Blueprints of gita
The evolution of gita, its tech, and overall function
PFF and our robots have come a long way since we started in 2015. We were founded with the goal of developing innovative mobility solutions and smart vehicles for the future. gita was one of our first projects and was designed to augment personal mobility and assist people with carrying their belongings.
The original idea for gita was to enhance the ease of mobility for individuals in urban environments. At the start, our team began working on the concept of a personal cargo-carrying robot, which would be capable of following its leader all while carrying their gear, allowing them to walk further while staying hands-free and eliminating the need to get in the car for short trips. We developed prototypes of gita and conducted extensive testing to refine its design and functionality.
The current gitamini and gitaplus robots available for sale to consumers today are an evolution of the first gita robot introduced to the market in 2019. gita's hardware and software has evolved over the years based on customer feedback, user testing, market demands and technological advancements.
Since this first iteration, we have launched our current robots, gitamini and gitaplus. Not only has the design and build of our robots changed over the years, but the functionality has truly come a long way as well. We have a Smart Behaviors team who obsessively studies humans and the way we move to figure out how to implement human-like behaviors into our bots. Our engineering team translates those design specs into code to inform gita's following.These new behaviors that we implement into our bots also come from people who are using gita out in the world.
“We’re constantly receiving feedback from customers about our products and different features they’d like to see implemented into the software, and it was no surprise when we heard customers request a way for the gita robot to navigate through a doorway in an autonomous fashion. We knew firsthand the contortions required to hold open a door for a robot while it follows you through a door. So, our team conducted a six-month study of how people navigate doorways both individually and with accompanying objects like rolling carriers, strollers, children, and dogs,” says our CEO, Greg Lynn.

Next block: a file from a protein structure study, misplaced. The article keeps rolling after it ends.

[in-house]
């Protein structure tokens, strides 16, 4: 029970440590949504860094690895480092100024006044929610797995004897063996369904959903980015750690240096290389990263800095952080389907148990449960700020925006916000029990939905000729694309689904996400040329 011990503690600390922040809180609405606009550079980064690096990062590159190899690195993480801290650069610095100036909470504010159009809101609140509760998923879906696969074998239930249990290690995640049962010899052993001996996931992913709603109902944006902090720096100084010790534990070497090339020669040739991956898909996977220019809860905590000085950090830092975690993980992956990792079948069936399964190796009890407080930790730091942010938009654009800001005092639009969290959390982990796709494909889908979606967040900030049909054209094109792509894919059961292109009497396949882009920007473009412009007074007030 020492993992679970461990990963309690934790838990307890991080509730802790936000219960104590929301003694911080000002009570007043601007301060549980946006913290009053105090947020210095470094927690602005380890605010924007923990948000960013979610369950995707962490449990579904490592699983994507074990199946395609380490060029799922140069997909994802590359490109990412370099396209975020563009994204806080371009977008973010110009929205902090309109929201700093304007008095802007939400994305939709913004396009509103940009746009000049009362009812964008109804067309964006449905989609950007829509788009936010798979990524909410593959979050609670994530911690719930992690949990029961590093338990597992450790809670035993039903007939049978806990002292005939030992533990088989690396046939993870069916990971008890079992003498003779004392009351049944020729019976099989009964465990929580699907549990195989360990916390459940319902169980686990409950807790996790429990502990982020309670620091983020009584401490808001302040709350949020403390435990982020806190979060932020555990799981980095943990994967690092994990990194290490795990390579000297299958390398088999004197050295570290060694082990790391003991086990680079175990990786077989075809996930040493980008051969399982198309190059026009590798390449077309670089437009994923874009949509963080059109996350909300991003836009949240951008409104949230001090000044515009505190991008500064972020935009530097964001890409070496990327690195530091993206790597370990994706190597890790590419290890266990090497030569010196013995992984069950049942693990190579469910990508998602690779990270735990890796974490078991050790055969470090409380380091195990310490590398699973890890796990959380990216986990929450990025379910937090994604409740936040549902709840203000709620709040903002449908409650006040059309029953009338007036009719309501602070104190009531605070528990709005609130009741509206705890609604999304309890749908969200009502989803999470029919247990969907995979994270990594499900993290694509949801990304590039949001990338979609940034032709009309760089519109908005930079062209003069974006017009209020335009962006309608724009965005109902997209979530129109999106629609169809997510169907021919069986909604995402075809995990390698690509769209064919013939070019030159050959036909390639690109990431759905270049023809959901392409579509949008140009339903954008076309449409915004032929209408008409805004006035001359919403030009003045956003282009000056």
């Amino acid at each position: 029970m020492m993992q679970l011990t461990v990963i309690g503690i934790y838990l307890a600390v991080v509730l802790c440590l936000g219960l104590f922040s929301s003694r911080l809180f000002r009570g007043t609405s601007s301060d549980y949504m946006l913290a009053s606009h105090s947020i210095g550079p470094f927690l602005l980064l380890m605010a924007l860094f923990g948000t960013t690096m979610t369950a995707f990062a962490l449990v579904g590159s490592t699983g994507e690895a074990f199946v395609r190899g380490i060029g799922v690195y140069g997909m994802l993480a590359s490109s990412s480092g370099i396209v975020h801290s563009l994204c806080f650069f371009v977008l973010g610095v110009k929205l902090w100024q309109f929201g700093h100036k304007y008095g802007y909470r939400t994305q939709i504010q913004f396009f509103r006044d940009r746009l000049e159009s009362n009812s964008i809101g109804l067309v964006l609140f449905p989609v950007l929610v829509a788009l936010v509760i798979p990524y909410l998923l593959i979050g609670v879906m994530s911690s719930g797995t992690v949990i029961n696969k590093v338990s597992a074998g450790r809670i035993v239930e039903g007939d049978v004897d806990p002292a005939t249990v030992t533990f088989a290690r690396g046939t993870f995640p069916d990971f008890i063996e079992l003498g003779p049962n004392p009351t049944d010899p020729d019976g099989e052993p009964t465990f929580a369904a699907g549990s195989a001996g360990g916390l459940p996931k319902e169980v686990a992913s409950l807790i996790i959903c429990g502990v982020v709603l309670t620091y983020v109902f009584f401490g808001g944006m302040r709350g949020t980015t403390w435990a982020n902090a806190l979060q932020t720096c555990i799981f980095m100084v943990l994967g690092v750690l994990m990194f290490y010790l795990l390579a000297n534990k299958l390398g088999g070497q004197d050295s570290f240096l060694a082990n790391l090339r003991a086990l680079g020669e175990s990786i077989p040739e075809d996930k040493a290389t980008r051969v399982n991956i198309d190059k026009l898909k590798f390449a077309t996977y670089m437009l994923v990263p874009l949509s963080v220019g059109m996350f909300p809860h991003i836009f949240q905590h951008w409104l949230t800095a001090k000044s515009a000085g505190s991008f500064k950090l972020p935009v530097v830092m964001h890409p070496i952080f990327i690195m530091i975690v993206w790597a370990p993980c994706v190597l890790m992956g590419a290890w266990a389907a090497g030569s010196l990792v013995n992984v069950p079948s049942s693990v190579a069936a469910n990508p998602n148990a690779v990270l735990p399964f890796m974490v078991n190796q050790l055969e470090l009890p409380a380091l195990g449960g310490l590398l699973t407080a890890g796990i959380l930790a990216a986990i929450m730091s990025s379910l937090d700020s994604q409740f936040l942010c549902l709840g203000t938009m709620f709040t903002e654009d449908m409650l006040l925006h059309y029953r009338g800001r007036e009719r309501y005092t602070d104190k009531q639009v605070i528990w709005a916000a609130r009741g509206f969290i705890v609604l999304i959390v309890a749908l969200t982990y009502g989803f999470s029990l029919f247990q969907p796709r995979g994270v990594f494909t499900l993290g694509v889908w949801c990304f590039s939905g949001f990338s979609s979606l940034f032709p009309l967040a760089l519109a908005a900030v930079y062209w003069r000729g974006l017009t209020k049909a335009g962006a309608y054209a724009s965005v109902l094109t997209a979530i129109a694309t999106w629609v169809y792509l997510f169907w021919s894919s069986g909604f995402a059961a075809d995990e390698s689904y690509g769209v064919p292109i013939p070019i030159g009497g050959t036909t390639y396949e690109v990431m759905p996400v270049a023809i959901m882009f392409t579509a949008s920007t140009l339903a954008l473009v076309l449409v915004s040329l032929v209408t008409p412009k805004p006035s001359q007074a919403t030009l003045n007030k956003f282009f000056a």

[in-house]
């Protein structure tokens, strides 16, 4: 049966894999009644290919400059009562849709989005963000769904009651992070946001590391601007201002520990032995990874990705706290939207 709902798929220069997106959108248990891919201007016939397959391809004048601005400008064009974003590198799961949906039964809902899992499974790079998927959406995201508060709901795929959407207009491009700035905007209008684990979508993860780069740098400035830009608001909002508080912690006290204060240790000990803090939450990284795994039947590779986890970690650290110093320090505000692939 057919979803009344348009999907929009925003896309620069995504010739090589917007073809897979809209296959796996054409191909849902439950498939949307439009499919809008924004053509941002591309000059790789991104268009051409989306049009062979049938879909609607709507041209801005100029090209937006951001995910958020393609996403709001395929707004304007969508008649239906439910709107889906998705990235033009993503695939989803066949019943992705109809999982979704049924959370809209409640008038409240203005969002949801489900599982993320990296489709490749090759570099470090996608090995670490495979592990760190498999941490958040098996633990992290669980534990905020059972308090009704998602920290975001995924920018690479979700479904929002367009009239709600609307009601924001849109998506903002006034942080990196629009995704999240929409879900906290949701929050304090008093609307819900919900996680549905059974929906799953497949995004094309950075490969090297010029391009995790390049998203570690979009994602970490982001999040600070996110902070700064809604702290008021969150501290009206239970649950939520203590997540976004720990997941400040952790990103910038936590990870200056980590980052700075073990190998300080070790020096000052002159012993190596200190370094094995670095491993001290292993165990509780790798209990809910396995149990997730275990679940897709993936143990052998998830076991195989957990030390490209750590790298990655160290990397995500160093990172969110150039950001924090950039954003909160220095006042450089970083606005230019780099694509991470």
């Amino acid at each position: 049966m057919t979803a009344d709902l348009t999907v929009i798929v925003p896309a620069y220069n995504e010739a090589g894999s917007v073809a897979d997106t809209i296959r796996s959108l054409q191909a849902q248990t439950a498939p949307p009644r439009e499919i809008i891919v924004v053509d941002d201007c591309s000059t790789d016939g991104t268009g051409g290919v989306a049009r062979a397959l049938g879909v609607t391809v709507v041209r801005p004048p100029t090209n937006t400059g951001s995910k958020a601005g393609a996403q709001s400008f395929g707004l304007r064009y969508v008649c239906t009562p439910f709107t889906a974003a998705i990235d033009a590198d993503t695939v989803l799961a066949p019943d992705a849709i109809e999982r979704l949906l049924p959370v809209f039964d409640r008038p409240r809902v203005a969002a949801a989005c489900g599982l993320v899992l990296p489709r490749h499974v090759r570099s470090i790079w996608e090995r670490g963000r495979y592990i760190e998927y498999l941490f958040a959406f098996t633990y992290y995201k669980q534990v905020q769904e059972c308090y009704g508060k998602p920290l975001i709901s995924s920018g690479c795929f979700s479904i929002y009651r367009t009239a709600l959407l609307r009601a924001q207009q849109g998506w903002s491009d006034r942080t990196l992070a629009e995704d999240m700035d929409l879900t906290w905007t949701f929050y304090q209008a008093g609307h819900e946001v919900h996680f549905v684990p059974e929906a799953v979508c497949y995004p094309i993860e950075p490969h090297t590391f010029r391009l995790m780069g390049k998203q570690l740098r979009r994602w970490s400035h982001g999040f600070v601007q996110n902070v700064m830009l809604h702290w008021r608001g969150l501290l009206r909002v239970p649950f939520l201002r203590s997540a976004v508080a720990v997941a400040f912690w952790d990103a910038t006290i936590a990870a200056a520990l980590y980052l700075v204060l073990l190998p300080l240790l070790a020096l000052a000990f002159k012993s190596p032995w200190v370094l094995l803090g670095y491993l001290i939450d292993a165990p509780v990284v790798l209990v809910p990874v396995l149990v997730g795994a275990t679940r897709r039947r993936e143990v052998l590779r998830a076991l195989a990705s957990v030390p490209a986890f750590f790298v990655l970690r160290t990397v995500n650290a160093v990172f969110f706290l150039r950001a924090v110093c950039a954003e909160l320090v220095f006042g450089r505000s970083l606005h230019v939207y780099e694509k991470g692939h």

Resulting from this study was our first Smart Behavior, Doors, where gita can sense when a door is opened, move autonomously through it, and wait for its leader on the other side.
As our company and our products continue to evolve, we stay committed to our original mission and vision: To bring intuitive, efficient, and sustainable robotics solutions into the entire human-built environment. To support the local mobility needs of businesses, communities, and individuals, and to add value and utility by augmenting workforces and enhancing personal mobility.
“New technologies truly matter when they succeed in becoming a part of people's everyday lives. One can devise interesting new technologies and products that remain just that: interesting (but too expensive, dangerous, complex, unreliable to have the potential for achieving widespread adoption). At PFF, we maintain a razor-sharp focus on making new mobility products an everyday reality: today, not two decades from now. And we make sure these products are highly intuitive to operate,” says our CVO, Jeffrey Scnapp.
Be sure to follow us on social media to stay in the know with what things we come up with next! Any questions you’d like us to answer? Feel free to get in touch with us and we’ll get back to you!
Get the inside scoop from our engineers
A Q&A with Kevin, one of PFF’s robotics software engineers
Autonomous Behavior: Doors
How we developed this behavior and acquired its patent
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